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dragonflies in tokyo, 2019

16" x 20" edition of 5, sold out

This photo is dedicated to Ian Lanterman, who I consider to be a mentor in all faculties and a great friend. I have travelled all across the globe on his dime, and that is a blessing for any young person interested in the world. Travel is a definite privilege, and besides being an escape it is the best way to learn more about yourself. In a nonplace like an airplane without movie consoles, I’d be seated cramped and bored next to Ian and I’d see him looking through his entire iPhone photo history. I asked him why he was scrolling through it once, and he said that it was just because there wasn’t any WiFi. I hardly looked back at my phone photos prior, and that small interaction with him I took with a bigger significance than he intended. I think it's a good practice to have when you’re going anywhere far from home. We all have a hard drive so rich with memories worth revisiting these days. I implore you all to do the same with your own photos.

In this image, we were on assignment to do a jewelry shoot in Tokyo with his wife, Justine. It was still exceptionally hot for October… I could still hear the cicadas croon in the evenings whenever I retired to my shabby hostel room the size of a shoebox. We had some leisure time one day, choosing to peruse an art gallery which I can’t even remember the name of anymore. There was an outdoor garden area housing several abstract sculptures, and I caught the moment that one dragonfly, then another, landed in sequence and lingered for a while, as if they were gesturing to my camera.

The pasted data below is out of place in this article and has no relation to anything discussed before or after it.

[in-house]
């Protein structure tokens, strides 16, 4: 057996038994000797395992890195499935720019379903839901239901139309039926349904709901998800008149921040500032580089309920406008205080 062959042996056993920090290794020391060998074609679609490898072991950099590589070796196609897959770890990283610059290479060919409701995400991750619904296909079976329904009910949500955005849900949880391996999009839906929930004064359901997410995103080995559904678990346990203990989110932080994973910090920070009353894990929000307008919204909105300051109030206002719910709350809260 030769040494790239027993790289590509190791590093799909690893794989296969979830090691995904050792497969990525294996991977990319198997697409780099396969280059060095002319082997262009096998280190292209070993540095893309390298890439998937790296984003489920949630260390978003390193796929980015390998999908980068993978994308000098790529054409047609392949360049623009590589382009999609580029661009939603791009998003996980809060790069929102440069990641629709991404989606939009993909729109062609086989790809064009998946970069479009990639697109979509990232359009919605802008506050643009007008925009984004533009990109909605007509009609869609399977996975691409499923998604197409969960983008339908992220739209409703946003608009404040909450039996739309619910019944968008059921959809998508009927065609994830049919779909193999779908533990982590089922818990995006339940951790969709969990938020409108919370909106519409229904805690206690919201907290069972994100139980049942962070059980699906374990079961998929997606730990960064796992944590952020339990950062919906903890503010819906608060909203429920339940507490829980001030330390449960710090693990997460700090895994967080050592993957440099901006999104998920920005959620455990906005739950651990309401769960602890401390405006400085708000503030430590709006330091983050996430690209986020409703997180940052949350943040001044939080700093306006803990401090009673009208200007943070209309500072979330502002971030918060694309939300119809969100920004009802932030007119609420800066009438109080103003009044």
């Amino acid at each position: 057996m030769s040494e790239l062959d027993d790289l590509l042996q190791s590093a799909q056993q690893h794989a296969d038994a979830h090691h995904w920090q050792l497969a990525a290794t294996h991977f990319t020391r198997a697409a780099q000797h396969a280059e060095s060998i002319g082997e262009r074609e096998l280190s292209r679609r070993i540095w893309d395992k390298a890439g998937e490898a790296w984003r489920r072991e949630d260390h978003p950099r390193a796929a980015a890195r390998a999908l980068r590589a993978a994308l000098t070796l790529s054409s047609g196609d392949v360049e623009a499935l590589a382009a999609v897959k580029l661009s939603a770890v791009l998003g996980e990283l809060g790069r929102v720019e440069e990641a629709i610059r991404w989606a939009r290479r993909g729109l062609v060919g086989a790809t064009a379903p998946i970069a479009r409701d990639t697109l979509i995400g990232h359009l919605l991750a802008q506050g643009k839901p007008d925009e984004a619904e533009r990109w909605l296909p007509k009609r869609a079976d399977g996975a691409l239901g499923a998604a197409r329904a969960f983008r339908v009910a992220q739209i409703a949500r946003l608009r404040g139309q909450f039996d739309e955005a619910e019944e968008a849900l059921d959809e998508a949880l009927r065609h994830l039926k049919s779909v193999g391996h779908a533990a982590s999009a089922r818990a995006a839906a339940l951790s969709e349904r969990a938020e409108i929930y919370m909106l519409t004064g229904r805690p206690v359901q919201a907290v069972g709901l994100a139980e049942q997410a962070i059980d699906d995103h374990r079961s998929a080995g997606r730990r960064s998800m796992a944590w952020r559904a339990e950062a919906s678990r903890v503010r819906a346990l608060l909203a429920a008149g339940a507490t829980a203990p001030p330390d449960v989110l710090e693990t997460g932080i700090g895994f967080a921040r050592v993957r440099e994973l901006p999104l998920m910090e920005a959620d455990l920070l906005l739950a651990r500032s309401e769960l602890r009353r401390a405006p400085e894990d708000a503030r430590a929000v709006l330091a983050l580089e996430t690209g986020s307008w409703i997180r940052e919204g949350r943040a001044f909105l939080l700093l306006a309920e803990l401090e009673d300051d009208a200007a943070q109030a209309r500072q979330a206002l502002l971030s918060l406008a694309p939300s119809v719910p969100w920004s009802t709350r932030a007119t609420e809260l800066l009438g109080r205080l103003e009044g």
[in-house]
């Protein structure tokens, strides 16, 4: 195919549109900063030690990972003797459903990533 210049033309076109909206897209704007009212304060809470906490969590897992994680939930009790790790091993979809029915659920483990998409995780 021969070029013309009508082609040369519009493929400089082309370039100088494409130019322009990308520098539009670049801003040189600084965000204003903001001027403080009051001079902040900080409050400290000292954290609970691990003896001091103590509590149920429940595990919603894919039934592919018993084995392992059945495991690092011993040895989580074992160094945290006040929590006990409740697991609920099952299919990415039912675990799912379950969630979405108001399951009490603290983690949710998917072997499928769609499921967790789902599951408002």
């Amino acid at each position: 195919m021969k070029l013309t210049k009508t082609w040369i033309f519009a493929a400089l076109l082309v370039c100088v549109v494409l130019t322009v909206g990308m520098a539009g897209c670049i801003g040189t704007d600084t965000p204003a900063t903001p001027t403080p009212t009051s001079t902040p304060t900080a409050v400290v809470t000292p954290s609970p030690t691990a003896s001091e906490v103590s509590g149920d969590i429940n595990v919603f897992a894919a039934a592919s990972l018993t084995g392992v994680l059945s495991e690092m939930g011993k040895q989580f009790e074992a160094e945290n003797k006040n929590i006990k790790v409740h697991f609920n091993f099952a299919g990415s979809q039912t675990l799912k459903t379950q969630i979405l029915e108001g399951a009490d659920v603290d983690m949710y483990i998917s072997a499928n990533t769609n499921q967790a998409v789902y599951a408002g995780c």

That was during my first trip to Japan. I thought Tokyo would be similar to Seoul, but I quickly realized the scale of the city was much, much bigger. I felt like a bug meandering through the endless winding streets. What we know about our own lives, the office chairs we sit in and the people in our immediate reality, often overshadows subtle but all-encompassing processes around us that keeps the world ticking. In such a busy city, I bet it’s hard for anyone to notice what’s beyond bills, mandatory drinking sessions with seniors in the company, and how your kid is doing in school. Like two little dragonflies just taking a break from flying.